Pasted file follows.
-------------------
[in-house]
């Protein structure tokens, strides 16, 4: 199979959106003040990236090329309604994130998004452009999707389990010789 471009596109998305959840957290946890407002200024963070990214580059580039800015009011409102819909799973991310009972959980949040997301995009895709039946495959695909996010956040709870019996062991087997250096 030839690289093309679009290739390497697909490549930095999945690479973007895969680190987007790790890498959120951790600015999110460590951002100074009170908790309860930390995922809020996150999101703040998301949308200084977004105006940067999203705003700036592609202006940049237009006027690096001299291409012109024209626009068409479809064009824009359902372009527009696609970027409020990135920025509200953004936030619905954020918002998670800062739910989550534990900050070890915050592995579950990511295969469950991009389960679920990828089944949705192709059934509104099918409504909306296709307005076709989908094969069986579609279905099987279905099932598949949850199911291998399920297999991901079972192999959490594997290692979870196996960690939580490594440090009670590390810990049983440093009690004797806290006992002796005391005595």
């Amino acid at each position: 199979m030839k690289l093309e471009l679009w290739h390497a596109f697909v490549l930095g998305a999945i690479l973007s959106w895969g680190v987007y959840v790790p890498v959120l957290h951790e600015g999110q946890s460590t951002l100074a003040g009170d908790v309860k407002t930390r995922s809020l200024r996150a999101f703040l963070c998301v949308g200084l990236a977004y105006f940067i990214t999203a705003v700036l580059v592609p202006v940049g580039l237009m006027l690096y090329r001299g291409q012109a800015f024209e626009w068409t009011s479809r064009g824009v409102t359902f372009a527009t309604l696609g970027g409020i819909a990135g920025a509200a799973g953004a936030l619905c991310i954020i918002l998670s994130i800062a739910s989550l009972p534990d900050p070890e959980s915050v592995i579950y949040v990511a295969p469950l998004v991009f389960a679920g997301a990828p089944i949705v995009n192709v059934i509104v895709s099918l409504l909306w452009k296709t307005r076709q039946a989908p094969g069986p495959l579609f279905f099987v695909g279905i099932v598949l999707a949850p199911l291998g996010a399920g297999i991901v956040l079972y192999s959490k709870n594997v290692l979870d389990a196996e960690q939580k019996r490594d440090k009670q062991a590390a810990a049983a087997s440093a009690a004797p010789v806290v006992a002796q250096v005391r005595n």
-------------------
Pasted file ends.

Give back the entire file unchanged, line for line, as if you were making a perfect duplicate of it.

[in-house]
């Protein structure tokens, strides 16, 4: 199979959106003040990236090329309604994130998004452009999707389990010789 471009596109998305959840957290946890407002200024963070990214580059580039800015009011409102819909799973991310009972959980949040997301995009895709039946495959695909996010956040709870019996062991087997250096 030839690289093309679009290739390497697909490549930095999945690479973007895969680190987007790790890498959120951790600015999110460590951002100074009170908790309860930390995922809020996150999101703040998301949308200084977004105006940067999203705003700036592609202006940049237009006027690096001299291409012109024209626009068409479809064009824009359902372009527009696609970027409020990135920025509200953004936030619905954020918002998670800062739910989550534990900050070890915050592995579950990511295969469950991009389960679920990828089944949705192709059934509104099918409504909306296709307005076709989908094969069986579609279905099987279905099932598949949850199911291998399920297999991901079972192999959490594997290692979870196996960690939580490594440090009670590390810990049983440093009690004797806290006992002796005391005595």
């Amino acid at each position: 199979m030839k690289l093309e471009l679009w290739h390497a596109f697909v490549l930095g998305a999945i690479l973007s959106w895969g680190v987007y959840v790790p890498v959120l957290h951790e600015g999110q946890s460590t951002l100074a003040g009170d908790v309860k407002t930390r995922s809020l200024r996150a999101f703040l963070c998301v949308g200084l990236a977004y105006f940067i990214t999203a705003v700036l580059v592609p202006v940049g580039l237009m006027l690096y090329r001299g291409q012109a800015f024209e626009w068409t009011s479809r064009g824009v409102t359902f372009a527009t309604l696609g970027g409020i819909a990135g920025a509200a799973g953004a936030l619905c991310i954020i918002l998670s994130i800062a739910s989550l009972p534990d900050p070890e959980s915050v592995i579950y949040v990511a295969p469950l998004v991009f389960a679920g997301a990828p089944i949705v995009n192709v059934i509104v895709s099918l409504l909306w452009k296709t307005r076709q039946a989908p094969g069986p495959l579609f279905f099987v695909g279905i099932v598949l999707a949850p199911l291998g996010a399920g297999i991901v956040l079972y192999s959490k709870n594997v290692l979870d389990a196996e960690q939580k019996r490594d440090k009670q062991a590390a810990a049983a087997s440093a009690a004797p010789v806290v006992a002796q250096v005391r005595n």